by Dominic Moore ’05
You might say it all began with a sweet idea.
Trish Frohman ’86 had just retired from a high octane career as the executive vice president of sports sales and marketing for Turner Broadcasting. While looking for a project closer to home and family, Frohman noticed that while trendy coffee shops were all the rage with local adults, young people had no similar outlet, no space which they could claim as their own.
The result was Candy Rox in Rye, N.Y. One part after-hours hangout, one part retail candy and gift mecca, Candy Rox is trendy, artistic, music driven and community focused. It was also an immediate success, resonating with youth looking for a positive hangout at the end of the day.
Working with D-ash Design, Frohman nailed the details, from the graffiti-art walls and recycled skateboard shelves to the tunes coming through the speakers. The lounge area at the store even comes equipped with an electric guitar and amp, encouraging a creative, open-mic vibe. That fun, youthful feeling translates into the store’s online presence, www.candyrox.net.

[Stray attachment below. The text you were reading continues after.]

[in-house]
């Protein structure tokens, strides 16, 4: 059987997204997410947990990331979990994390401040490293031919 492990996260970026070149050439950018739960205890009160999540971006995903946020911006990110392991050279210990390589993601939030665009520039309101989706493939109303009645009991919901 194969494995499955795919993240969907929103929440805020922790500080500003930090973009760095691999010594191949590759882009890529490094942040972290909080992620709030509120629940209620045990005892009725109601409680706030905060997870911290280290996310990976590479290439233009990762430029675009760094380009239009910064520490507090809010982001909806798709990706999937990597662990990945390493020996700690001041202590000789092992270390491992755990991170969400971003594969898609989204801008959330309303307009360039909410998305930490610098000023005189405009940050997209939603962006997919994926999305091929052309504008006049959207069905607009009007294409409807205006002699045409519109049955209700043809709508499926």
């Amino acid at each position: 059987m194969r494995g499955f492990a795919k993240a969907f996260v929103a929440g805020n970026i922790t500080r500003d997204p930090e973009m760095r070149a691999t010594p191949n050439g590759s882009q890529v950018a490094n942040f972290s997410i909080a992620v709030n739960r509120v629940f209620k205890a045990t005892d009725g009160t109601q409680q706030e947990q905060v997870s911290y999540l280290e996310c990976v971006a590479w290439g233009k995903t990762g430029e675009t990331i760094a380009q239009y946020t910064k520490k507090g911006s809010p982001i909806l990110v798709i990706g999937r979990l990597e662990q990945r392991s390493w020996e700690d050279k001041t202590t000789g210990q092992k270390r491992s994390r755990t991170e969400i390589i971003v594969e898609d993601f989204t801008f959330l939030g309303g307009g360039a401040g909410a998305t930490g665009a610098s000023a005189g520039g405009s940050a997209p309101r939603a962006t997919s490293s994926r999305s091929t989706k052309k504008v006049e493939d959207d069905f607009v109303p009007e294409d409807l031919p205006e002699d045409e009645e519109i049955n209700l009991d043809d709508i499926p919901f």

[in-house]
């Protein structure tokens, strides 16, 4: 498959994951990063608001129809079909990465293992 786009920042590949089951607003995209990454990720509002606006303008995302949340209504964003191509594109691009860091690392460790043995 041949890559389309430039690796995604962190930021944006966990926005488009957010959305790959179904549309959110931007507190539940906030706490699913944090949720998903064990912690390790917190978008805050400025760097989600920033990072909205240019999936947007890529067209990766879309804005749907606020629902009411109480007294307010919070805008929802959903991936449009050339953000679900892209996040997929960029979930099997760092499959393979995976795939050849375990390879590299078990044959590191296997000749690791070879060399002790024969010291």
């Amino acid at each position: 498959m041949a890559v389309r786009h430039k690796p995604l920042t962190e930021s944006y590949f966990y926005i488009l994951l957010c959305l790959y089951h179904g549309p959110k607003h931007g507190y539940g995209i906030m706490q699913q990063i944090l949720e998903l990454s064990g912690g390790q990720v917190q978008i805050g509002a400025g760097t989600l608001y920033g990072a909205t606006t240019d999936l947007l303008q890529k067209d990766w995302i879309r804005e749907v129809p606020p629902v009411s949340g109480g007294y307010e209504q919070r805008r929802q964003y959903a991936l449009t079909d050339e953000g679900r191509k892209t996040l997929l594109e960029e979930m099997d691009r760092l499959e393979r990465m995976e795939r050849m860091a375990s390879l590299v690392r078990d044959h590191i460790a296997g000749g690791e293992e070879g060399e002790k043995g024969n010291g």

The retail space of Candy Rox contains much of the sweet stuff you might expect, but Frohman also digs up unique and eye-catching gifts. Rock posters signed by the artist are a big hit, as are jewelry and clothing. “We spend an enormous amount of time finding things that the next person won’t have,” Frohman explains. “And we love offering items that give back to the community or hosting shopping nights where a percent of the proceeds go to a local school.”
But central to the Candy Rox success story are the kids it serves. They often take part-time jobs at the store and even sell their creations on its shelves. “We’re really driven by feedback and support from the kids,” Frohman says, and that includes their own handiwork, from homemade necklaces to deluxe duct-tape wallets.
Community-driven and wildly innovative, Candy Rox may be the hippest candy store in America.